Subject: I have found a CD that I think you would enjoy
|Ludwig van Beethoven, Wilhelm Furtwängler, Bayreuth Festival Orchestra|
Beethoven: Symphony No. 9
The REAL Bayreuth Ninth!
Ralph J. Steinberg | New York, NY United States | 05/13/2008
(5 out of 5 stars)
"In 1960, I purchased my first Beethoven Ninth, the 1951 Furtwaengler/Bayreuth recording on German Electrola. It was also my first exposure to the supreme Beethoven conductor. Since then, I have acquired many other Ninths, including the 1942 Furtwaengler Berlin Ninth, which up to now was my favorite. I was recently shocked ot learn that the EMI Bayreuth Ninth was NOT the actual performance, but mainly a taping of the DRESS REHEARSAL, as ordered by Walter Legge. For anyone accustomed to the EMI, this Orfeo issue of the actual live performance will come as a shock. The playing of the orchestra is FAR more accurate and incisive, the balance between orchestra and chorus is far superior (the chorus has tremendous presence, unlike in the EMI set) and the whole has a vigor and cohesiveness lacking in the EMI. It is quite clear that the "Bayreuth Ninth" has been fraudulantly misrepresented by EMI for decades, and we owe Orfeo much thanks in setting the record straight.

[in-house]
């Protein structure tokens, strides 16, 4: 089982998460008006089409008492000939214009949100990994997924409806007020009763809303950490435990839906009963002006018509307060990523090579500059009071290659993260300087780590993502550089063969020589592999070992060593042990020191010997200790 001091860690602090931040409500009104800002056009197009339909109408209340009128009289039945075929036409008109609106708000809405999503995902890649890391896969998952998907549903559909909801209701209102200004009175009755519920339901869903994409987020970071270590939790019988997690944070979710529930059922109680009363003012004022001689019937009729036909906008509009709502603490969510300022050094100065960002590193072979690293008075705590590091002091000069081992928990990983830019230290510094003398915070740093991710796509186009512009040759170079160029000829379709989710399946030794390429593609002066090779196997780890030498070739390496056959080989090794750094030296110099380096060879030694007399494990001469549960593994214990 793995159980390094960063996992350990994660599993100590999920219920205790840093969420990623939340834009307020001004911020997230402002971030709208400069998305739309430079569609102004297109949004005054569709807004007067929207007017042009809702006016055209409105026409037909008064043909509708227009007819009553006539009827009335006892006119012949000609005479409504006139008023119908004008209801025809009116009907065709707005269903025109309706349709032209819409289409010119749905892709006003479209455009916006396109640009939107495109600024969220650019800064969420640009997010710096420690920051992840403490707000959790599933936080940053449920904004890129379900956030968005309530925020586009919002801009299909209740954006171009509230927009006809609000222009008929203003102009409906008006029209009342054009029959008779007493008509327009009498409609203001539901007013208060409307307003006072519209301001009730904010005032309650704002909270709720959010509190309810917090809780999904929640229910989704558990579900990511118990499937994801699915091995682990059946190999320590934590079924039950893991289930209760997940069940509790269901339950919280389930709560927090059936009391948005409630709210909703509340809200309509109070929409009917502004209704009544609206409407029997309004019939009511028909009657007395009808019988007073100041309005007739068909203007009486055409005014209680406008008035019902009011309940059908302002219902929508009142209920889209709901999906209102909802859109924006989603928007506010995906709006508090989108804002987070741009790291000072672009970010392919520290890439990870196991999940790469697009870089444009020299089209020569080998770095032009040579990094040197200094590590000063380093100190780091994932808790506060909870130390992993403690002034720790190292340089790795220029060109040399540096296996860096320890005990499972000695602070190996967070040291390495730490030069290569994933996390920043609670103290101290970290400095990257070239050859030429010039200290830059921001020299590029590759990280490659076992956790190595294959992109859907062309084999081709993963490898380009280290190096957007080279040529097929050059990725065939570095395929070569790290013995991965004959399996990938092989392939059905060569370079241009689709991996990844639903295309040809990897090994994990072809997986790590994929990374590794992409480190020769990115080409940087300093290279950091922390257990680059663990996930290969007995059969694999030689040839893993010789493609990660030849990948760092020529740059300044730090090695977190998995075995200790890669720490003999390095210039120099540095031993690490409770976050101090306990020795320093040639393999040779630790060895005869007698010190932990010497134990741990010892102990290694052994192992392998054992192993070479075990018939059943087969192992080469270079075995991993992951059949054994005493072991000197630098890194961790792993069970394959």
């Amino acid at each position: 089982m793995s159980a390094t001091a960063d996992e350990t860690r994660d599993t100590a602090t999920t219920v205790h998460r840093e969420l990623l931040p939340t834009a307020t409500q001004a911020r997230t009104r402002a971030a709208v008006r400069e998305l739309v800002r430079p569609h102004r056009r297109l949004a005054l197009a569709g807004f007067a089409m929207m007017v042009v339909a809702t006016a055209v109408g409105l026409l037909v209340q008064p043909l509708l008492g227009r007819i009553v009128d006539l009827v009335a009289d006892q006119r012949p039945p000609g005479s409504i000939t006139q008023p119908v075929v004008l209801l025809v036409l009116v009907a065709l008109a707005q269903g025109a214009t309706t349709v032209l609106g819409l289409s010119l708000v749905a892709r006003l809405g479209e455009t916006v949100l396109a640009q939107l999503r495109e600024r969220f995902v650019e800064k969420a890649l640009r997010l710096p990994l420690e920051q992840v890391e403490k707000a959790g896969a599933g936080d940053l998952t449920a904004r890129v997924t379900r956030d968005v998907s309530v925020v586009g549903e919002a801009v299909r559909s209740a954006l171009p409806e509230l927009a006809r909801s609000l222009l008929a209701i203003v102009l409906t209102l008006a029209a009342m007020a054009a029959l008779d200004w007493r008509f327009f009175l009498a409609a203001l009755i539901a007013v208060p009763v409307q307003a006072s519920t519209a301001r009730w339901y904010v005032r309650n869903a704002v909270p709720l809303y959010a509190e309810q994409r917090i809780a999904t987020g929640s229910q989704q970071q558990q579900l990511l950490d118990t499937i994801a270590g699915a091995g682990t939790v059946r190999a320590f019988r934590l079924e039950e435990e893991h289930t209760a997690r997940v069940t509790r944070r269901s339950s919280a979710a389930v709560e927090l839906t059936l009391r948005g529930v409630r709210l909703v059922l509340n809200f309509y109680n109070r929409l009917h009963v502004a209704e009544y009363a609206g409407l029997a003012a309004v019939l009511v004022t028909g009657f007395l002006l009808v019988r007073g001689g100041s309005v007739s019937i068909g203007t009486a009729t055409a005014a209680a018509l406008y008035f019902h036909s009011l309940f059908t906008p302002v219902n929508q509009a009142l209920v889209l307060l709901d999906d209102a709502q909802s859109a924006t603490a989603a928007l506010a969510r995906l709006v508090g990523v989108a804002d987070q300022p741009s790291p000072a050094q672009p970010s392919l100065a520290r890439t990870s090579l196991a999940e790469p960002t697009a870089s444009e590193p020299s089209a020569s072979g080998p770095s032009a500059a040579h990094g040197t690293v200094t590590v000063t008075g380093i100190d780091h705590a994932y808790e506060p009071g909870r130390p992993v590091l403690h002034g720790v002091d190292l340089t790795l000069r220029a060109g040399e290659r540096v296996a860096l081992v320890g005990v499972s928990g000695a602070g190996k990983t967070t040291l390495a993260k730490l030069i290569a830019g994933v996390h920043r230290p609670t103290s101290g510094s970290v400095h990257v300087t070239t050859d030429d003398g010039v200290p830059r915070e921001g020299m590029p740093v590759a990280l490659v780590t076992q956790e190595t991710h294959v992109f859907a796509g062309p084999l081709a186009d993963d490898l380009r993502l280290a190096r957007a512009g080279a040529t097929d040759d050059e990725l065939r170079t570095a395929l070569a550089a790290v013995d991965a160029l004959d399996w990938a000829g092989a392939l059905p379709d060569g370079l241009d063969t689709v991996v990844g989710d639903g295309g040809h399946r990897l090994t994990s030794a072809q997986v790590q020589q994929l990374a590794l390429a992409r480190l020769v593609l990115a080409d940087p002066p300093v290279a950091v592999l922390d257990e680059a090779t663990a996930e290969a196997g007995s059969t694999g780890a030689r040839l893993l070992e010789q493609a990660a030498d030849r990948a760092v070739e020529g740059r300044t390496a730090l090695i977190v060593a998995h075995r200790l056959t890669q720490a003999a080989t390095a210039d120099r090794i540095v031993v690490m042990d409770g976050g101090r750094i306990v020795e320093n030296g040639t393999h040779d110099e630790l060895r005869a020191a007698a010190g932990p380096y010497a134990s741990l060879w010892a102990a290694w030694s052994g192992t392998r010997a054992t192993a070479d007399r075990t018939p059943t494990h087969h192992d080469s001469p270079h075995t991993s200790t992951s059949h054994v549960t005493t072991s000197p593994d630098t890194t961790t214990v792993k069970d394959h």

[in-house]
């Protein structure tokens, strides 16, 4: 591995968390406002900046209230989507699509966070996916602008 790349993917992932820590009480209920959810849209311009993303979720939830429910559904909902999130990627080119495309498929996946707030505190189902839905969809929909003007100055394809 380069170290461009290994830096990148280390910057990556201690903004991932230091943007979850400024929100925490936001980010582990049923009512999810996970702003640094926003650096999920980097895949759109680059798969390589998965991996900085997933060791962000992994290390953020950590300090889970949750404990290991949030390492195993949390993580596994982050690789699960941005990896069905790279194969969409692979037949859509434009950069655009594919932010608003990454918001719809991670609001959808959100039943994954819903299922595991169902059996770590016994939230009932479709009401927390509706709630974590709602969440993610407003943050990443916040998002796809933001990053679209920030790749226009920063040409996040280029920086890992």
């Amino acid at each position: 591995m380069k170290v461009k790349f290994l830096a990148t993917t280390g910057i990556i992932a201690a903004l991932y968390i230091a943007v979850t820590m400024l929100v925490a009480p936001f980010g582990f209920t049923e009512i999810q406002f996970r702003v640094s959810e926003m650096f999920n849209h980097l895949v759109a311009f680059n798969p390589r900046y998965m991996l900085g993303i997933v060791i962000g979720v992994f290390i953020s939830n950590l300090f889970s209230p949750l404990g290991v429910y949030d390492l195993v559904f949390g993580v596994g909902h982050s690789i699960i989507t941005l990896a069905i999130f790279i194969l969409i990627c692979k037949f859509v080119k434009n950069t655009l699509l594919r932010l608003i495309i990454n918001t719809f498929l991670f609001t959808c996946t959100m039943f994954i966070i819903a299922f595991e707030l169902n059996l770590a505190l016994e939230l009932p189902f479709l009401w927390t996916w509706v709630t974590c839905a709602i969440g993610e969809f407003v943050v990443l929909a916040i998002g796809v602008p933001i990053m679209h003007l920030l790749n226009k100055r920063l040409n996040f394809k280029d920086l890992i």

So how do I rank this Ninth? It is a more settled and confident conception than the earlier performances, no doubt because Furtwaengler was finally able to conduct thie paean of human fraternity (Alle Menschen werden Brueder) without Nazis holding a gun to his back. The Finale reduced me to tears. This performance was both Furtwaengler's and Beethoven's moment of triumph, and it displaces the Berlin Ninth from top honors. FURTWAENGLER REMAINS THE GREATEST OF ALL BEETHOVEN CONDUCTORS."
The Best performance of a great symphony
Archaeologist | Los Angeles, CA | 07/02/2009
(5 out of 5 stars)
"This is a great recording. In 1951 the Bayreuth Festival was held for the first time since the Second World War. For the opening night Furtwängler was asked to conduct Beethoven's Choral Symphony. This is a live concert, extremely inspired and beautifully recorded and remastered.